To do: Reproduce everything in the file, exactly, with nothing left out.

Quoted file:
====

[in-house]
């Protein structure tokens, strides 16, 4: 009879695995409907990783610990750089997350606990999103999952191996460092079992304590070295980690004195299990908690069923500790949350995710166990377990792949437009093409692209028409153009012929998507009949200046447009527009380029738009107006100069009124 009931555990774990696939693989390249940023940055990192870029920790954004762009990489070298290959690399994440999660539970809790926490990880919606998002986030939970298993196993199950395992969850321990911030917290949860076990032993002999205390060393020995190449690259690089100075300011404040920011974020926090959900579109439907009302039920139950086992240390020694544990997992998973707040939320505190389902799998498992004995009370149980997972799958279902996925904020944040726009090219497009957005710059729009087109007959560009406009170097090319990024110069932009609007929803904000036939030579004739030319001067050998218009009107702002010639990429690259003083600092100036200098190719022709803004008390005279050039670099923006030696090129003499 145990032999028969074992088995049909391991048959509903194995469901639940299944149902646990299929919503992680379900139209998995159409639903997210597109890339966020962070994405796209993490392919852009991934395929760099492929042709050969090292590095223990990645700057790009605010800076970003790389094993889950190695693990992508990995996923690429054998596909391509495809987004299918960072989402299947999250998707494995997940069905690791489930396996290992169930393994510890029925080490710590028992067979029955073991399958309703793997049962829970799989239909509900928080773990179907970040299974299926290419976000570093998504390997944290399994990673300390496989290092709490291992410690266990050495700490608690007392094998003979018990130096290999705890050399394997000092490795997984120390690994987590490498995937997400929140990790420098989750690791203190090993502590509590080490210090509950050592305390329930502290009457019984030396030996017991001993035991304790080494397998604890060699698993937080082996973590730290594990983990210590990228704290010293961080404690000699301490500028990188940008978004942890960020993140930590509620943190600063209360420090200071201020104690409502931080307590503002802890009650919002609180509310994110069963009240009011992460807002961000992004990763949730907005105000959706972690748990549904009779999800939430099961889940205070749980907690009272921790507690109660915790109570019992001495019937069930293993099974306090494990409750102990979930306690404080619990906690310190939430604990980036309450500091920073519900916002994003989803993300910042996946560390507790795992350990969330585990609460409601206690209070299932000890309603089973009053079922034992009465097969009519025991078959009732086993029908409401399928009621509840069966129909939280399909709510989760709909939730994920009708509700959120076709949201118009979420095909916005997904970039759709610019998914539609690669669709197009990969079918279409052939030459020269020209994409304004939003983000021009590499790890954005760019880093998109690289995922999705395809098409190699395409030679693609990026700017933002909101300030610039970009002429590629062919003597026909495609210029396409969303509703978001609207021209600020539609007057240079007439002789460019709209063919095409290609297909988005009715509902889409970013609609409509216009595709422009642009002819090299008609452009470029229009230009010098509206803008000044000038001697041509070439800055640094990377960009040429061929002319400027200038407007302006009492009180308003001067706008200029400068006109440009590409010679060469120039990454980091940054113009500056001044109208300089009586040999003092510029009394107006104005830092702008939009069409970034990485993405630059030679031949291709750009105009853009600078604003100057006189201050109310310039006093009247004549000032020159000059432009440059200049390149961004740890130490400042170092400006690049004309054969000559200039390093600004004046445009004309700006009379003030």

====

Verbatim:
[in-house]
């Protein structure tokens, strides 16, 4: 009879695995409907990783610990750089997350606990999103999952191996460092079992304590070295980690004195299990908690069923500790949350995710166990377990792949437009093409692209028409153009012929998507009949200046447009527009380029738009107006100069009124 009931555990774990696939693989390249940023940055990192870029920790954004762009990489070298290959690399994440999660539970809790926490990880919606998002986030939970298993196993199950395992969850321990911030917290949860076990032993002999205390060393020995190449690259690089100075300011404040920011974020926090959900579109439907009302039920139950086992240390020694544990997992998973707040939320505190389902799998498992004995009370149980997972799958279902996925904020944040726009090219497009957005710059729009087109007959560009406009170097090319990024110069932009609007929803904000036939030579004739030319001067050998218009009107702002010639990429690259003083600092100036200098190719022709803004008390005279050039670099923006030696090129003499 145990032999028969074992088995049909391991048959509903194995469901639940299944149902646990299929919503992680379900139209998995159409639903997210597109890339966020962070994405796209993490392919852009991934395929760099492929042709050969090292590095223990990645700057790009605010800076970003790389094993889950190695693990992508990995996923690429054998596909391509495809987004299918960072989402299947999250998707494995997940069905690791489930396996290992169930393994510890029925080490710590028992067979029955073991399958309703793997049962829970799989239909509900928080773990179907970040299974299926290419976000570093998504390997944290399994990673300390496989290092709490291992410690266990050495700490608690007392094998003979018990130096290999705890050399394997000092490795997984120390690994987590490498995937997400929140990790420098989750690791203190090993502590509590080490210090509950050592305390329930502290009457019984030396030996017991001993035991304790080494397998604890060699698993937080082996973590730290594990983990210590990228704290010293961080404690000699301490500028990188940008978004942890960020993140930590509620943190600063209360420090200071201020104690409502931080307590503002802890009650919002609180509310994110069963009240009011992460807002961000992004990763949730907005105000959706972690748990549904009779999800939430099961889940205070749980907690009272921790507690109660915790109570019992001495019937069930293993099974306090494990409750102990979930306690404080619990906690310190939430604990980036309450500091920073519900916002994003989803993300910042996946560390507790795992350990969330585990609460409601206690209070299932000890309603089973009053079922034992009465097969009519025991078959009732086993029908409401399928009621509840069966129909939280399909709510989760709909939730994920009708509700959120076709949201118009979420095909916005997904970039759709610019998914539609690669669709197009990969079918279409052939030459020269020209994409304004939003983000021009590499790890954005760019880093998109690289995922999705395809098409190699395409030679693609990026700017933002909101300030610039970009002429590629062919003597026909495609210029396409969303509703978001609207021209600020539609007057240079007439002789460019709209063919095409290609297909988005009715509902889409970013609609409509216009595709422009642009002819090299008609452009470029229009230009010098509206803008000044000038001697041509070439800055640094990377960009040429061929002319400027200038407007302006009492009180308003001067706008200029400068006109440009590409010679060469120039990454980091940054113009500056001044109208300089009586040999003092510029009394107006104005830092702008939009069409970034990485993405630059030679031949291709750009105009853009600078604003100057006189201050109310310039006093009247004549000032020159000059432009440059200049390149961004740890130490400042170092400006690049004309054969000559200039390093600004004046445009004309700006009379003030």